A CLD Case Study by Jenny Lim, Sport Capability Project Manager at Harbour Sport
The 2013 census showed that around 25% of the Upper Harbour community identified as being Asian. This is a group that is often under-represented in sport and recreation participation, and has been a community of focus for the ActivAsian project.
What we have done
In May 2016, Harbour Sport’s ActivAsian team started a small weekly walking group to provide new migrants in Albany with the opportunity to explore different walks, reserves and parks in the community. This was led initially by Shoko – our Japanese intern who initiated the group, but more recently by Tingting, who started as a volunteer Chinese interpreter for the group, and is now spearheading the project. We were excited when the first session of Walk With Us Albany attracted a group of 20 new migrants of different ethnicities – Chinese, Korean, Iranian etc. Little did we know that the group would soon grow to an average of 40 participants each week, even attracting over 20 participants on rainy days.
Who’s been Involved and how
With the group being so large, Eva, John and Lucy who were participants of the walking group stepped up and volunteered to manage the group for us, working closely with Tingting to ensure the group is safe and looked after. We also have other local groups involved – Laure, the Albany Newcomers Network Coordinator has also been a great supporter and regular participant of the group, bringing along their members, and helping with group management.
Tingting, who herself is a new migrant from China, took the initiative to not only test out each walk before walking day, but also research the history of each walk. She conducts ‘Tingting’s English class’ weekly in our WeChat group to teach English words that walkers may see on signs throughout the walk, and at the same time educating them about the environmental and historical significance of each walk. She has also led walks to the Albany bus station (teaching our new migrants about the public transport system in Auckland), QBE Stadium tour, Massey University tour, and organised indoor activities for rainy days. Each week, Tingting and our volunteers will ask for feedback from the group, and together they will plan for the following week based on this.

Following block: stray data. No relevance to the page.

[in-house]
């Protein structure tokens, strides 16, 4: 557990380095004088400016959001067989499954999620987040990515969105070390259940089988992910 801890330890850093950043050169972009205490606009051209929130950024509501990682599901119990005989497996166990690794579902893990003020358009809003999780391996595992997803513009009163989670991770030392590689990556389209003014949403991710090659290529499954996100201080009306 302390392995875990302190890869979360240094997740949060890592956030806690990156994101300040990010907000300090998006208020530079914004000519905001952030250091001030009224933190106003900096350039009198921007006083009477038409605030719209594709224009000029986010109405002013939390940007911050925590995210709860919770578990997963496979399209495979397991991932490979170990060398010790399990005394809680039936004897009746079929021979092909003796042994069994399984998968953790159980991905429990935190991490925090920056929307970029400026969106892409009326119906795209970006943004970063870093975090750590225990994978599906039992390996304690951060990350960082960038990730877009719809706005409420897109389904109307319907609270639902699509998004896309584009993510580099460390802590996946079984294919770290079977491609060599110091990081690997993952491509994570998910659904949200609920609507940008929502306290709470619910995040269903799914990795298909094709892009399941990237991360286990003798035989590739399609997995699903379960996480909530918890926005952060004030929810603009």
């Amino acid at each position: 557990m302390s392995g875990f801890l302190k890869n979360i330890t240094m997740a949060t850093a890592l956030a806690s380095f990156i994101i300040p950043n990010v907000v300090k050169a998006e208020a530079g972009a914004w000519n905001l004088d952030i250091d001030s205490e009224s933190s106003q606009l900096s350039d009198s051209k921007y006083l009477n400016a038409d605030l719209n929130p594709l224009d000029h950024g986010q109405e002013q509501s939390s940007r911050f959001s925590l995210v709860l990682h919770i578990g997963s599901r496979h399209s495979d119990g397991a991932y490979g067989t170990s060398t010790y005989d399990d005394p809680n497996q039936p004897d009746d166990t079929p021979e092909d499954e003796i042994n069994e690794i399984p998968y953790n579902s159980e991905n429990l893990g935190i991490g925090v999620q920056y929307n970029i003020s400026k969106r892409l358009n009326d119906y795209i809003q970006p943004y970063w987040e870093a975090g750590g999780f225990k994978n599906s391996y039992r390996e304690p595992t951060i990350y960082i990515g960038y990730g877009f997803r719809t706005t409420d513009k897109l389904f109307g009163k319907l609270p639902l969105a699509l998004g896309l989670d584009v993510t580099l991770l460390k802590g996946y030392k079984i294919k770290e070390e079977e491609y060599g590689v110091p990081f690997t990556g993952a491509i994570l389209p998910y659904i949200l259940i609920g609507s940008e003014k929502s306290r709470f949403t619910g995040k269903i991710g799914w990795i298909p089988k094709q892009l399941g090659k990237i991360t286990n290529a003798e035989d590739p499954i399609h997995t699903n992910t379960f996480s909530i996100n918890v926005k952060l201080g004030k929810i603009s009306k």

The change we have noticed
We have noticed a great improvement in the fitness of our walkers, with walks being further each week, and now a second walking day being initiated for faster walkers. There has also been a greater sense of belonging amongst the group and a stronger connection with their new community. Many of them have expressed gratitude towards Shoko and Tingting for their warmth and personal interest in ensuring the group gets a lot out of each walk.
What we’ve learned
Our coordinators’ characters and their ability to build strong positive relationships have been integral in the success of this project, and the willingness of our volunteers to go above and beyond what is expected of them to assist them. The group has really bought into the project and has made it their own. As an organisation, we have learned that our role is not to dictate what is provided to the community, but rather to act as facilitators and enablers of community driven projects. Walk With Us has been a great learning opportunity and further demonstrates that a community project can take on a life of its own when it is driven by the community.
We are now looking to deliver two Outdoor Bush Leadership Courses to our local residents who may be interested in leading their own walks or volunteering for us. This will equip them with the skills required to safely lead walks, whether it is within their own community groups or families.